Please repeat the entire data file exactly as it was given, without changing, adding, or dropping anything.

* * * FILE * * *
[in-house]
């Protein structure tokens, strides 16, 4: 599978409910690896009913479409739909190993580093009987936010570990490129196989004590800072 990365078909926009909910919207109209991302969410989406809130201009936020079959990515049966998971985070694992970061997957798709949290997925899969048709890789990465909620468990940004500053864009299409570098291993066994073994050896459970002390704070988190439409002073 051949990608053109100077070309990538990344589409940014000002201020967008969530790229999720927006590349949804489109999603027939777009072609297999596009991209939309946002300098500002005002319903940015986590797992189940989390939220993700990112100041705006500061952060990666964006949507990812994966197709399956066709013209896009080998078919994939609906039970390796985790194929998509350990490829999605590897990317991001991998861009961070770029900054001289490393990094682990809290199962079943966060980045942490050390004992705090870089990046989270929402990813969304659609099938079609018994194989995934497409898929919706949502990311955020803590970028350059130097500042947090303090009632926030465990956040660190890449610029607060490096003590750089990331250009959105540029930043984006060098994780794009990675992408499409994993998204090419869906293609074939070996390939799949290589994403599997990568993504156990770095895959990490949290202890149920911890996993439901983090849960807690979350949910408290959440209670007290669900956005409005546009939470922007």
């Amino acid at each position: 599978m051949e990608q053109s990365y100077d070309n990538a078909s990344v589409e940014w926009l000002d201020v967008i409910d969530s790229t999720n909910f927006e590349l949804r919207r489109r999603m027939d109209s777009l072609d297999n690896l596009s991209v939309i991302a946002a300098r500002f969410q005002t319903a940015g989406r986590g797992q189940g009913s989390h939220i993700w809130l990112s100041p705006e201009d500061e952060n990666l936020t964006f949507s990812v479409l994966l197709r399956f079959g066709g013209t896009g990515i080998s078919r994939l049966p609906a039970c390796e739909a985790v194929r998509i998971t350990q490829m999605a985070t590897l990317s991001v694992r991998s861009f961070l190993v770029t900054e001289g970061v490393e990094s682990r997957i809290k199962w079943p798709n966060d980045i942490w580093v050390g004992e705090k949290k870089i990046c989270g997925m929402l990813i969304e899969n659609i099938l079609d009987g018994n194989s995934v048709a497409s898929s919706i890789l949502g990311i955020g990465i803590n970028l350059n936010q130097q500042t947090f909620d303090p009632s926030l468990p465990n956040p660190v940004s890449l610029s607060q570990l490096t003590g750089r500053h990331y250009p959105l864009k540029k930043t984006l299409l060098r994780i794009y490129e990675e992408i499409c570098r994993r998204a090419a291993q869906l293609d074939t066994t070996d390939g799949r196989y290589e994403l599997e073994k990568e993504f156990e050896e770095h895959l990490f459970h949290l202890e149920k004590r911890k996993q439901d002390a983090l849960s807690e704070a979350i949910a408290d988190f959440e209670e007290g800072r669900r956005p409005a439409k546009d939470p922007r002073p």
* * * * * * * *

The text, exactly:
[in-house]
């Protein structure tokens, strides 16, 4: 599978409910690896009913479409739909190993580093009987936010570990490129196989004590800072 990365078909926009909910919207109209991302969410989406809130201009936020079959990515049966998971985070694992970061997957798709949290997925899969048709890789990465909620468990940004500053864009299409570098291993066994073994050896459970002390704070988190439409002073 051949990608053109100077070309990538990344589409940014000002201020967008969530790229999720927006590349949804489109999603027939777009072609297999596009991209939309946002300098500002005002319903940015986590797992189940989390939220993700990112100041705006500061952060990666964006949507990812994966197709399956066709013209896009080998078919994939609906039970390796985790194929998509350990490829999605590897990317991001991998861009961070770029900054001289490393990094682990809290199962079943966060980045942490050390004992705090870089990046989270929402990813969304659609099938079609018994194989995934497409898929919706949502990311955020803590970028350059130097500042947090303090009632926030465990956040660190890449610029607060490096003590750089990331250009959105540029930043984006060098994780794009990675992408499409994993998204090419869906293609074939070996390939799949290589994403599997990568993504156990770095895959990490949290202890149920911890996993439901983090849960807690979350949910408290959440209670007290669900956005409005546009939470922007």
């Amino acid at each position: 599978m051949e990608q053109s990365y100077d070309n990538a078909s990344v589409e940014w926009l000002d201020v967008i409910d969530s790229t999720n909910f927006e590349l949804r919207r489109r999603m027939d109209s777009l072609d297999n690896l596009s991209v939309i991302a946002a300098r500002f969410q005002t319903a940015g989406r986590g797992q189940g009913s989390h939220i993700w809130l990112s100041p705006e201009d500061e952060n990666l936020t964006f949507s990812v479409l994966l197709r399956f079959g066709g013209t896009g990515i080998s078919r994939l049966p609906a039970c390796e739909a985790v194929r998509i998971t350990q490829m999605a985070t590897l990317s991001v694992r991998s861009f961070l190993v770029t900054e001289g970061v490393e990094s682990r997957i809290k199962w079943p798709n966060d980045i942490w580093v050390g004992e705090k949290k870089i990046c989270g997925m929402l990813i969304e899969n659609i099938l079609d009987g018994n194989s995934v048709a497409s898929s919706i890789l949502g990311i955020g990465i803590n970028l350059n936010q130097q500042t947090f909620d303090p009632s926030l468990p465990n956040p660190v940004s890449l610029s607060q570990l490096t003590g750089r500053h990331y250009p959105l864009k540029k930043t984006l299409l060098r994780i794009y490129e990675e992408i499409c570098r994993r998204a090419a291993q869906l293609d074939t066994t070996d390939g799949r196989y290589e994403l599997e073994k990568e993504f156990e050896e770095h895959l990490f459970h949290l202890e149920k004590r911890k996993q439901d002390a983090l849960s807690e704070a979350i949910a408290d988190f959440e209670e007290g800072r669900r956005p409005a439409k546009d939470p922007r002073p």